We are certainly not experts at cooking, but we all like to eat, and we all like to learn new things.  And we like to enjoy each other's company and laugh.
We took a quiz on crawdads.  Because crawdads or craw-fish are big in Cajun cooking.
And by the way, it was split down the middle of this table on who said crawdad and who said craw-fish or cray-fish.

This time our theme was Cajun  Cooking.
Shelly had the appetizer --- Cajun meatballs  (was supposed to have alligator meat, she comprised with elk meat)
April  had the main dish-- Low Country Boil
Debbie E had a side dish --- Cajun cheesy corn bread with jalapenos
Debbie/me had a side dish-- Dirty  Rice
And Sally?

Here she is getting ready for her Bananas Foster!

Banana Liqueur AND Rum!!

 Paul tastes the rum to make sure it's good!
Very important step.

Smelled so YUMMY in all it's brown sugar and cinnamoniness!

 And then....the lighting of the rum!!

 Ta Da!

The finished project!
Mmm... Mmmm... good!

And the night wouldn't have been complete without some Cajun music.  Or... New Orleans Jazz.

As you know, I made Dirty Rice (much to the disappointment of Shelly's husband Lorin.  He was sure I'd make Red Beans and Rice)
I did discover that originally, Dirty Rice was cooked with chicken livers, but... well, I found a different recipe that  used ground beef and ground sausage.
We like to try out new things, but chicken livers is not  one of them.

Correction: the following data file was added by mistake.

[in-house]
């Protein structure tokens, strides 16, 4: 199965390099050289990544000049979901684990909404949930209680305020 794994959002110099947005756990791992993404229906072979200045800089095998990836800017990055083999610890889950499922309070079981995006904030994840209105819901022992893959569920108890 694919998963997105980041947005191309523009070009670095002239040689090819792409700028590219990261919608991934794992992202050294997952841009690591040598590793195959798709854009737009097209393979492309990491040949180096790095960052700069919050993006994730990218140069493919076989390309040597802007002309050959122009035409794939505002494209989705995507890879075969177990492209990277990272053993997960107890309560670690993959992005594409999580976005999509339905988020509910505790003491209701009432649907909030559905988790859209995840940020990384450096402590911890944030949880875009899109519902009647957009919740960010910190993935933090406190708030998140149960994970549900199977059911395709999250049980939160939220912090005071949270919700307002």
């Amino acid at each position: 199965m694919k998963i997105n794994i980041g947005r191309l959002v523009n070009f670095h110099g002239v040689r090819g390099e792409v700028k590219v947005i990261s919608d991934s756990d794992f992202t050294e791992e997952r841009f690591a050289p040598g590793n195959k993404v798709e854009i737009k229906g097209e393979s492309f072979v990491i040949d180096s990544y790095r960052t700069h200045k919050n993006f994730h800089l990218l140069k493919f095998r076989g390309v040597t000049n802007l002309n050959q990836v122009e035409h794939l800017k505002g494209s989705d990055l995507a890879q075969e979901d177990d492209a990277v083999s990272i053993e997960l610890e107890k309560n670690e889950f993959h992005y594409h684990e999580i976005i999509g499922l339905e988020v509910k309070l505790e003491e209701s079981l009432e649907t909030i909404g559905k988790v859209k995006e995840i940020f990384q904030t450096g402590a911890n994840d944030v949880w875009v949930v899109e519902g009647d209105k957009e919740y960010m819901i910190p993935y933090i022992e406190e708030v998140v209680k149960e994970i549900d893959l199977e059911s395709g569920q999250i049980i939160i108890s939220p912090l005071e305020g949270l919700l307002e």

Dirty Rice is really good!
A bit spicy, but not too bad.

Now  don't think bad of me, but I didn't pay attention to the recipe.
No, I didn't leave anything  out.
No, I cooked it according to directions.

But I didn't read the fine print.....
... serves 45-50.

I now have three 9x13 pans of dirty rice in my fridge!

We ate one pretty much at the Cooking Club.
One is going home with my son and his wife.
And... Rich and I are eating leftovers for a while.
Lots and lots of leftovers!

Dirty  Rice Casserole
from Taste of Home

2 pounds of ground beef
2 pounds of ground sausage
2 large onions, chopped
3 celery ribs, chopped
1 large green pepper, chopped
1 jar diced pimientos, drained
5 cups of water
2 cans each, undiluted of:
cream of chicken soup
cream of mushroom soup
condensed French Onion soup
2 T Creole seasoning
1 t salt
1 t pepper
1/2 t cayenne pepper
4 c ups uncooked long grain rice

In several Dutch ovens or stockpots

**this should have been my first clue--several stockpots!

cook the beef , pork and onions over med.  heat until meat is no longer pink.  Drain.
Stir in the celery, green pepper and pimientos.
Combine water and soups, stir in Creole seasoning, salt, pepper and cayenne. Stir into meat mixture, bring to a boil and stir in the rice.

Carefully transfer mixture to three greased 13x9 baking dishes. Cover and bake at 350F , stir. cover and bake for  30-40 minutes longer, or until rice is tender.

 At the end of the meal, we picked from a hat and next time our theme  is:

Let's Go To Hawaii!